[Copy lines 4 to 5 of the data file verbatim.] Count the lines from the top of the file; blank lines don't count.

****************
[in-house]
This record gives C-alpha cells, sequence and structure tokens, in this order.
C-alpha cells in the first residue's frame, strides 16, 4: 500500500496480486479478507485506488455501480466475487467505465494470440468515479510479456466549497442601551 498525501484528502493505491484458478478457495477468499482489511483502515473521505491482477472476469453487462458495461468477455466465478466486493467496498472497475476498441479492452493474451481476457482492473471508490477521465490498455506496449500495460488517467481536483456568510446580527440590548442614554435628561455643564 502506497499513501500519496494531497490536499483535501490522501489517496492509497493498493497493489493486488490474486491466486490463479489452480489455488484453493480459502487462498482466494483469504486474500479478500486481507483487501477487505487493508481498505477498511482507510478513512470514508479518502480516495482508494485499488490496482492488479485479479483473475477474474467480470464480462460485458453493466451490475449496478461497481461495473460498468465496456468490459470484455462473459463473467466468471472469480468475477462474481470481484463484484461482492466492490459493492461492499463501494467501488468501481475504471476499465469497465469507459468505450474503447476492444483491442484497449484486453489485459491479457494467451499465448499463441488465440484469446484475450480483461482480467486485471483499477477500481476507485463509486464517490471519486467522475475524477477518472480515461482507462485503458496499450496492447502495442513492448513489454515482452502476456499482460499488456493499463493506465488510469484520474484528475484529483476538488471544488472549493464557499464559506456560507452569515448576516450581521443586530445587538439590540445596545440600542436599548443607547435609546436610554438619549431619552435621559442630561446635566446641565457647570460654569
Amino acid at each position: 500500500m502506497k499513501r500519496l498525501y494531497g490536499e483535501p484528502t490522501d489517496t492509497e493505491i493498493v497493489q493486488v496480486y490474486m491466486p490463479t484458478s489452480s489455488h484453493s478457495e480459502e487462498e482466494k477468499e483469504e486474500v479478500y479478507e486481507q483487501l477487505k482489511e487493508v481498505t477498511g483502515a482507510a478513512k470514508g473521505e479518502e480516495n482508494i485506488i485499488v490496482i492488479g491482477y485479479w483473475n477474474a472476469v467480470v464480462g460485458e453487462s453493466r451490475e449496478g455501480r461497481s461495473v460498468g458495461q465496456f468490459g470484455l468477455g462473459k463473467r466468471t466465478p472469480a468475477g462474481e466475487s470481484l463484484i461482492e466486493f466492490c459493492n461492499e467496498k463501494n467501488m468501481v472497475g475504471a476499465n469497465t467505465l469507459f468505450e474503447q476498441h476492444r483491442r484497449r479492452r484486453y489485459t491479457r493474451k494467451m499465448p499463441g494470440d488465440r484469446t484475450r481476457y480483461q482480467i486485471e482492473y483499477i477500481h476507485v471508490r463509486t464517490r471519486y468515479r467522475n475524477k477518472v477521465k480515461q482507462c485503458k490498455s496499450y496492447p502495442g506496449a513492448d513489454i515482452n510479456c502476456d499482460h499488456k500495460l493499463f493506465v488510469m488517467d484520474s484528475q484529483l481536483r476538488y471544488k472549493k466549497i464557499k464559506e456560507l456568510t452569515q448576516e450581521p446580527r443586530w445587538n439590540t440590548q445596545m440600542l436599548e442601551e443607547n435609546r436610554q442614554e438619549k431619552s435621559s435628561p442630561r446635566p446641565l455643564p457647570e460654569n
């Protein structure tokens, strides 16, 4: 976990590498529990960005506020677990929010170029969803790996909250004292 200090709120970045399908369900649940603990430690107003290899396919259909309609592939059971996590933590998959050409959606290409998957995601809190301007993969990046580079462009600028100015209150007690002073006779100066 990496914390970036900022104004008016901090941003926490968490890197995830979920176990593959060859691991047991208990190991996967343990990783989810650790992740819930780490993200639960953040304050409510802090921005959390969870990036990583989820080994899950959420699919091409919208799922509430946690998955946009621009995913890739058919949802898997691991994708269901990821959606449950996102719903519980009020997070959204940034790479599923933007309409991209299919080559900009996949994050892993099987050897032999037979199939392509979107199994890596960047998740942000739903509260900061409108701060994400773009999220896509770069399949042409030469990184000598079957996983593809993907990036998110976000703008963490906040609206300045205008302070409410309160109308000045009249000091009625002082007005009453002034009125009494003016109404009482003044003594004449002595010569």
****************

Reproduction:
Amino acid at each position: 500500500m502506497k499513501r500519496l498525501y494531497g490536499e483535501p484528502t490522501d489517496t492509497e493505491i493498493v497493489q493486488v496480486y490474486m491466486p490463479t484458478s489452480s489455488h484453493s478457495e480459502e487462498e482466494k477468499e483469504e486474500v479478500y479478507e486481507q483487501l477487505k482489511e487493508v481498505t477498511g483502515a482507510a478513512k470514508g473521505e479518502e480516495n482508494i485506488i485499488v490496482i492488479g491482477y485479479w483473475n477474474a472476469v467480470v464480462g460485458e453487462s453493466r451490475e449496478g455501480r461497481s461495473v460498468g458495461q465496456f468490459g470484455l468477455g462473459k463473467r466468471t466465478p472469480a468475477g462474481e466475487s470481484l463484484i461482492e466486493f466492490c459493492n461492499e467496498k463501494n467501488m468501481v472497475g475504471a476499465n469497465t467505465l469507459f468505450e474503447q476498441h476492444r483491442r484497449r479492452r484486453y489485459t491479457r493474451k494467451m499465448p499463441g494470440d488465440r484469446t484475450r481476457y480483461q482480467i486485471e482492473y483499477i477500481h476507485v471508490r463509486t464517490r471519486y468515479r467522475n475524477k477518472v477521465k480515461q482507462c485503458k490498455s496499450y496492447p502495442g506496449a513492448d513489454i515482452n510479456c502476456d499482460h499488456k500495460l493499463f493506465v488510469m488517467d484520474s484528475q484529483l481536483r476538488y471544488k472549493k466549497i464557499k464559506e456560507l456568510t452569515q448576516e450581521p446580527r443586530w445587538n439590540t440590548q445596545m440600542l436599548e442601551e443607547n435609546r436610554q442614554e438619549k431619552s435621559s435628561p442630561r446635566p446641565l455643564p457647570e460654569n
């Protein structure tokens, strides 16, 4: 976990590498529990960005506020677990929010170029969803790996909250004292 200090709120970045399908369900649940603990430690107003290899396919259909309609592939059971996590933590998959050409959606290409998957995601809190301007993969990046580079462009600028100015209150007690002073006779100066 990496914390970036900022104004008016901090941003926490968490890197995830979920176990593959060859691991047991208990190991996967343990990783989810650790992740819930780490993200639960953040304050409510802090921005959390969870990036990583989820080994899950959420699919091409919208799922509430946690998955946009621009995913890739058919949802898997691991994708269901990821959606449950996102719903519980009020997070959204940034790479599923933007309409991209299919080559900009996949994050892993099987050897032999037979199939392509979107199994890596960047998740942000739903509260900061409108701060994400773009999220896509770069399949042409030469990184000598079957996983593809993907990036998110976000703008963490906040609206300045205008302070409410309160109308000045009249000091009625002082007005009453002034009125009494003016109404009482003044003594004449002595010569």